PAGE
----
Where folks get confused is that they look at a compression loaded horn and conclude that this system is the horn because it's what the pros call them, when actually it's a 4th order bandpass speaker with a tacked on acoustically large expanding vent designed to ideally load it at the inverse of its response, so we start with a severely under-damped, limited BW speaker and through acoustic transformation convert it into a severely over-damped one of much wider gain BW.

GM
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Old 16th February 2007, 07:54 AM   #16
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And as ever, many thanks for that Greg. This is a concept that until now I've been hazy on. Not any more though...
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Old 16th February 2007, 11:09 PM   #17
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I never cease to be amazed. Proof that this is a wonderful place to post and read the replies that follow. Thanks guys! I never knew any of that. Thanks Greg!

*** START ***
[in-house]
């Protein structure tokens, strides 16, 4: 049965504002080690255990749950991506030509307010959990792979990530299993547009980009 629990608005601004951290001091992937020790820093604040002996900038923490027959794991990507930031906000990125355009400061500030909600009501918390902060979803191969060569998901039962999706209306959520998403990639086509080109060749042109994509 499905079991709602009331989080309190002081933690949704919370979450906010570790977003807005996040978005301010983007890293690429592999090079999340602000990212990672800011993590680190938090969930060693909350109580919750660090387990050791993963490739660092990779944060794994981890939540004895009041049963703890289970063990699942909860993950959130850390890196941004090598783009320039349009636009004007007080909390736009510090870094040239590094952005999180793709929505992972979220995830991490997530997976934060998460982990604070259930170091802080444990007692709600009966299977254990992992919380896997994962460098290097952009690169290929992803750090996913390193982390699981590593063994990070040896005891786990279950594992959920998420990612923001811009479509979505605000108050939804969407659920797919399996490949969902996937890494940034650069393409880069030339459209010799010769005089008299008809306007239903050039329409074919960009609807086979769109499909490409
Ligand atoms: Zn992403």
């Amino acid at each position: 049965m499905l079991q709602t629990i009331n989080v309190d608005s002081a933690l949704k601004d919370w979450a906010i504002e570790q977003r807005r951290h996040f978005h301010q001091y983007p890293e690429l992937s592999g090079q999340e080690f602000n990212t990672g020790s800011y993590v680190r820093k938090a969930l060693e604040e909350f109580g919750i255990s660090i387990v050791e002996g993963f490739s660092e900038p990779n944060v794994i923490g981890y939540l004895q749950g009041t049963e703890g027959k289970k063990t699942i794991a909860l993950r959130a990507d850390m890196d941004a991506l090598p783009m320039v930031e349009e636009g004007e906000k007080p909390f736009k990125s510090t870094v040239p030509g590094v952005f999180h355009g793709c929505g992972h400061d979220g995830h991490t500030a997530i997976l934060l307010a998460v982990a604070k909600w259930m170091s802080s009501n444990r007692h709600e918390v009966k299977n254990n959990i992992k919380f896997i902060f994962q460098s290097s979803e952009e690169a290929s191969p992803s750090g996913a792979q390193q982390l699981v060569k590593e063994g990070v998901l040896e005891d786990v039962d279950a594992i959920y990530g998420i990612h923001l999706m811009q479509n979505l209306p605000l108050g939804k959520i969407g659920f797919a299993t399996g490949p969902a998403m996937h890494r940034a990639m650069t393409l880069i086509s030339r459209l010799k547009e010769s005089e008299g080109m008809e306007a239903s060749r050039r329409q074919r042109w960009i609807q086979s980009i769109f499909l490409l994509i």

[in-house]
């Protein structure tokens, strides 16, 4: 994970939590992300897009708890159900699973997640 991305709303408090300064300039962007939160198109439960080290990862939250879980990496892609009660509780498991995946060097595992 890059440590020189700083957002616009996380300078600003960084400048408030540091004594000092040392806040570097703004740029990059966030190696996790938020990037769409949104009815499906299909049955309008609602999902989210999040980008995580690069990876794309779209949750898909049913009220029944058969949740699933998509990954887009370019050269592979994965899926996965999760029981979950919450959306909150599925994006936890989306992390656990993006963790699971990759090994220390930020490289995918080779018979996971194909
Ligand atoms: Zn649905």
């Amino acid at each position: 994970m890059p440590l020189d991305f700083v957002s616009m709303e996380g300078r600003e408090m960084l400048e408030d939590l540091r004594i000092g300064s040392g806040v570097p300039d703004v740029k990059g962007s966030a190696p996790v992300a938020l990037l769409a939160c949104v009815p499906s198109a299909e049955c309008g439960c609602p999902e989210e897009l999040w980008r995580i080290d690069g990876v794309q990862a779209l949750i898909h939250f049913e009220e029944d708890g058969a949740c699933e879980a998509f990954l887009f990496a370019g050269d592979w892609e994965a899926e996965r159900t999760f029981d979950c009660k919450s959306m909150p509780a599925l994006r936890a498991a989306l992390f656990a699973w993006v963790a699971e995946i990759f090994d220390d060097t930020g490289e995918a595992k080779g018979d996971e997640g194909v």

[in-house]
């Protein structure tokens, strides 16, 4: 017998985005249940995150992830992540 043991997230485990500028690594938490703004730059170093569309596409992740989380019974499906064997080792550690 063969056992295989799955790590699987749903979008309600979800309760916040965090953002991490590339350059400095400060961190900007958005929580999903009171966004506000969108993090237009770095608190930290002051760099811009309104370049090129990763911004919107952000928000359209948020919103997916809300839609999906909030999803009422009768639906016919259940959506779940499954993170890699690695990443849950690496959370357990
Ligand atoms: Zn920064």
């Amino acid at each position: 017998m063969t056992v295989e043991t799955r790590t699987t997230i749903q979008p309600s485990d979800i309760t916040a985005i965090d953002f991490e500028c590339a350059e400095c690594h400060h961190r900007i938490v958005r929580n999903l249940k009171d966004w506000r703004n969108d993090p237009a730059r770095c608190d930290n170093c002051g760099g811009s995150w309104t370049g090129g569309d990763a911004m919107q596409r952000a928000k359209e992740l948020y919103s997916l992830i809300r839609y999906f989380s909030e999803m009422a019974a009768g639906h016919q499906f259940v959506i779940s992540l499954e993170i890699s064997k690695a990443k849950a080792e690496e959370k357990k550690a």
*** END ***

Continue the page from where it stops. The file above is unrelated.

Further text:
Tom
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Old 17th February 2007, 04:04 PM   #18
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Greets!

You're welcome! Just 'horn basics for the masses' published in various DIY books such as where I learned it, Cohen's '56 'HI-FI Loudspeakers and Enclosures'. Lacking this basic understanding, I imagine that compression horn design must seem like a form of black magic even with a simming program since there's so many variables to juggle.

GM
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Old 19th February 2007, 03:59 PM   #19
britbug is offline britbug  United States
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Thanks Guys.
Seems like these have not been built yet.
Anyone seen the sim for DX2. The great zilla site doesn't have these up for this particular combo?
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Old 19th February 2007, 04:12 PM   #20
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As designed by GM:
Attached Images
File Type: gif dx2.gif (6.9 KB, 359 views)